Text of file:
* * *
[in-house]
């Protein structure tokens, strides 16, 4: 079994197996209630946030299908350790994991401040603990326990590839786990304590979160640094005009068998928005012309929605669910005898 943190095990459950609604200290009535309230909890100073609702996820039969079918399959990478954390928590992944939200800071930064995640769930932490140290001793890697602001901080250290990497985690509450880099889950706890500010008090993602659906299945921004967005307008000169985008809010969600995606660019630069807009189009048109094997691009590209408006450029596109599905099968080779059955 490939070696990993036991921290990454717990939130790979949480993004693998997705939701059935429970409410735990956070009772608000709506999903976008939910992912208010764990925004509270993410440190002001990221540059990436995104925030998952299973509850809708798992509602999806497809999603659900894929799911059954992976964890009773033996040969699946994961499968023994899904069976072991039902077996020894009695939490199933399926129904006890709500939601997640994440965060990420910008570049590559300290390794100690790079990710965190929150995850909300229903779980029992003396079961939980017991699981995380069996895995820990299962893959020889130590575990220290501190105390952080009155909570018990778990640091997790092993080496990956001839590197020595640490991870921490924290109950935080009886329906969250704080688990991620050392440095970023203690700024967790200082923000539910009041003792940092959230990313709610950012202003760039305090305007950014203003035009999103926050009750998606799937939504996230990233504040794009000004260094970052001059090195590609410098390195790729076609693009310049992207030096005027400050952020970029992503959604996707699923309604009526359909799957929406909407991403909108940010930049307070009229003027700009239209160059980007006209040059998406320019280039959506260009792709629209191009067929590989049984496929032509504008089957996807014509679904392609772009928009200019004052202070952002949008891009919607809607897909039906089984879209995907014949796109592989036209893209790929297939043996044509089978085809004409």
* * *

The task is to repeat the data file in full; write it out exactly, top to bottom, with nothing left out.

[in-house]
């Protein structure tokens, strides 16, 4: 079994197996209630946030299908350790994991401040603990326990590839786990304590979160640094005009068998928005012309929605669910005898 943190095990459950609604200290009535309230909890100073609702996820039969079918399959990478954390928590992944939200800071930064995640769930932490140290001793890697602001901080250290990497985690509450880099889950706890500010008090993602659906299945921004967005307008000169985008809010969600995606660019630069807009189009048109094997691009590209408006450029596109599905099968080779059955 490939070696990993036991921290990454717990939130790979949480993004693998997705939701059935429970409410735990956070009772608000709506999903976008939910992912208010764990925004509270993410440190002001990221540059990436995104925030998952299973509850809708798992509602999806497809999603659900894929799911059954992976964890009773033996040969699946994961499968023994899904069976072991039902077996020894009695939490199933399926129904006890709500939601997640994440965060990420910008570049590559300290390794100690790079990710965190929150995850909300229903779980029992003396079961939980017991699981995380069996895995820990299962893959020889130590575990220290501190105390952080009155909570018990778990640091997790092993080496990956001839590197020595640490991870921490924290109950935080009886329906969250704080688990991620050392440095970023203690700024967790200082923000539910009041003792940092959230990313709610950012202003760039305090305007950014203003035009999103926050009750998606799937939504996230990233504040794009000004260094970052001059090195590609410098390195790729076609693009310049992207030096005027400050952020970029992503959604996707699923309604009526359909799957929406909407991403909108940010930049307070009229003027700009239209160059980007006209040059998406320019280039959506260009792709629209191009067929590989049984496929032509504008089957996807014509679904392609772009928009200019004052202070952002949008891009919607809607897909039906089984879209995907014949796109592989036209893209790929297939043996044509089978085809004409």